Delta Air Lines - Incidents and Accidents

Incidents and Accidents

The following are major incidents and accidents that occurred on Delta Air Lines mainline aircraft. For Northwest Airlines incidents, see Northwest Airlines Incidents and Accidents. For Delta Connection incidents, see Delta Connection incidents and accidents.

Delta Air Lines Reported Incidents
Flight Date Aircraft Location Description Casualties
Fatal Serious Minor Uninjured Ground
N/A April 22, 1947 DC-3 Columbus, Georgia A Vultee BT-13, owned by the Tuskegee Aviation Institute landed on top of the DC-3, which was flying from Macon to Columbus. 8 0 0 0 1
705 March 10, 1948 DC-4 Chicago Midway Airport Crashed near Chicago Municipal (Midway) Airport shortly after takeoff while en route to Miami. Officials determined that longitudinal control of the airplane was lost resulting in the crash. The cause for the loss of control remains undetermined. 12 1 0 0 0
318 May 17, 1953 DC-3 Marshall, Texas Crashed 13 miles (21 km) east of Marshall, Texas. The flight which originated from Dallas Love Field was on approach to Shreveport, Louisiana. The crash was attributed to adverse weather conditions with a thunderstorm in the area. 19 1 0 0 1
1903 May 23, 1960 Convair 880 Atlanta Crashed during a training exercise in Atlanta. The aircraft stalled and crashed killing all four crew members. 4 0 0 0 0
9877 March 30, 1967 DC-8 New Orleans Crashed during a training exercise near New Orleans International Airport. The improper use of flight and power controls by both instructor and the Captain-trainee during a simulated two-engine out landing approach, resulted in the loss of control. The aircraft crashed into a residential area, destroying several homes and a motel complex, killing 13 civilians. 6 0 0 0 13
9570 May 30, 1972 DC-9 Greater Southwest International Airport Crashed during landing procedures in Fort Worth, Texas. The probable cause of the accident was wake turbulence resulting from a touch-and-go landing moments before of American Airlines Flight 1114, operated using a DC-10. The right wing hit the ground causing a fire resulting in the aircraft being written off. 4 0 0 0 0
954 December 20, 1972 Convair 880 Chicago O'Hare Int'l Airport The Delta CV-880 taxied across runway 27L in heavy fog. At the same time, North Central Airlines Flight 575, a DC-9-31, took off from the same runway. The aircraft collided. 10 0 17 (severity unknown) 101 0
723 July 31, 1973 DC-9 Boston Logan International Airport Crashed in seawall. Contributing to the accident was a defective flight deck instrument giving the crew misleading guidance during the instrument approach in visibility less than a half mile with 500-foot (150 m) cloud ceilings. 89 occupants died including Leopold Chouinard, died from burns months after the accident, leaving no survivors . 89 0 0 0 0
516 November 27, 1973 DC-9 Chattanooga Metropolitan Airport Crashed into approach lights during a thunderstorm 0 4 75 0 0
191 August 2, 1985 Lockheed L-1011 Dallas-Fort Worth International Airport On a Fort Lauderdale–Dallas/Fort Worth- Los Angeles route, the plane crashed due to severe microburst-induced wind shear. One civilian was killed as the plane crossed a highway. The crash would later become the subject of a television movie. Numerous changes to pilot wind shear training, weather forecasting, and wind shear detection were made as a result of this crash. 134 15 12 2 1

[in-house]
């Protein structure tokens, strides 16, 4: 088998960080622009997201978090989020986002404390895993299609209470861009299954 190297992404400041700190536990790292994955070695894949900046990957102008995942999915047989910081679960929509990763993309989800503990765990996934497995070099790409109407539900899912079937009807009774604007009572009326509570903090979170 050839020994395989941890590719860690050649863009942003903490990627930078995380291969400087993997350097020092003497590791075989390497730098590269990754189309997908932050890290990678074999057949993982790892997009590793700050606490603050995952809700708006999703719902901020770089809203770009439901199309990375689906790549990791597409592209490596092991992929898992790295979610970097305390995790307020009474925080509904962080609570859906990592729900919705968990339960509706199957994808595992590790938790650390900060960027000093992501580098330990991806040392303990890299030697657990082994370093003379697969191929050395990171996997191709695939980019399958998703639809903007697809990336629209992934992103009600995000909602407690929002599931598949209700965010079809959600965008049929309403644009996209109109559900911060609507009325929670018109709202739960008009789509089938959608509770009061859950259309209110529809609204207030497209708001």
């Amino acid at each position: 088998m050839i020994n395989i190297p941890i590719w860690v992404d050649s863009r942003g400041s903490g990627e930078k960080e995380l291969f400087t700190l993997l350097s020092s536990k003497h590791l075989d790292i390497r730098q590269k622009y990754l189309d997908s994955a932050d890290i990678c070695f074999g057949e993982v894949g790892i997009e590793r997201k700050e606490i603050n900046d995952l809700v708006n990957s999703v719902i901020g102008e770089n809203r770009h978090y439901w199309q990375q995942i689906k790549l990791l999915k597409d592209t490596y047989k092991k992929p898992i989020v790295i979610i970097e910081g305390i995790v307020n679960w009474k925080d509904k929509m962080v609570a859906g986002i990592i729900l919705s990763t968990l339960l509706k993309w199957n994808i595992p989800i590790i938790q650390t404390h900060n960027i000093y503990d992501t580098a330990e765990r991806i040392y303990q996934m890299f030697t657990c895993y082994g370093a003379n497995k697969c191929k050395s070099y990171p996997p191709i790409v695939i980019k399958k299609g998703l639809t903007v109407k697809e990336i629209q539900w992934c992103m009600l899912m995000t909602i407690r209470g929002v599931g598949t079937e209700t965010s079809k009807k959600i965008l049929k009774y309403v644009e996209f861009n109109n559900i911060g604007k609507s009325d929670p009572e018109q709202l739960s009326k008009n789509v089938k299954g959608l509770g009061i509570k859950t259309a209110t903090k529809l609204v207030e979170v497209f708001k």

37 July 8, 1987 Lockheed L-1011 North Atlantic Ocean Near collision with a Continental 747 carrying 418 passengers and crew. Both the Delta (London-Cincinnati) and Continental (London-Newark) were heading to the U.S. with nearly 600 people total on both aircraft. The Delta flight strayed 60 miles (97 km) off course to the south from its assigned "C" track during its flight and came within 30 feet (9.1 m) of colliding with the 747 as the L-1011 flew under it in Canadian airspace, flying on the "D" track (there are five westbound and five eastbound tracks from the United States to the United Kingdom. Had the planes actually collided, it would have tied the Tenerife airport disaster as the deadliest aviation accident in history. 0 0 0 All 0
1141 August 31, 1988 Boeing 727 Dallas-Fort Worth International Airport Crashed after takeoff bound for Salt Lake City, Utah. The investigation stated the probable cause of this accident to be improper configuration of the flaps and leading edge slats. 14 26 50 18 0
1288 July 6, 1996 MD-88 Pensacola International Airport An uncontained engine failure of the port (left) engine on the aircraft resulted in a fan hub piercing the cabin. The flight was scheduled to fly to Atlanta. The aircraft involved in this accident, N927DA, was repaired and returned to service, and remains in service as of 2012. 2 2 3 135 0
1989 September 11, 2001 Boeing 767–300 En route from Logan International Airport Flight 1989, bound for Los Angeles International Airport was caught in the path of United Airlines Flight 93. The two aircraft were so close that ATC were initially confused as to which plane had been hijacked. The Delta pilot managed to avoid United 93 and the flight was later diverted to Cleveland Hopkins International Airport. 0 0 0 All 0
129 February 3, 2002 McDonnell Douglas MD-11 Dublin Airport Flight 129 from Atlanta skidded off the runway at Dublin Airport in high winds. The port engine of MD-11 N803DE had severe damage 0 0 0 All 0

Although Northwest Airlines Flight 253 was listed as a Northwest Airlines flight, the aircraft bore the Delta livery during the transitional period after the merger; it was therefore reported in some media as a Delta flight.

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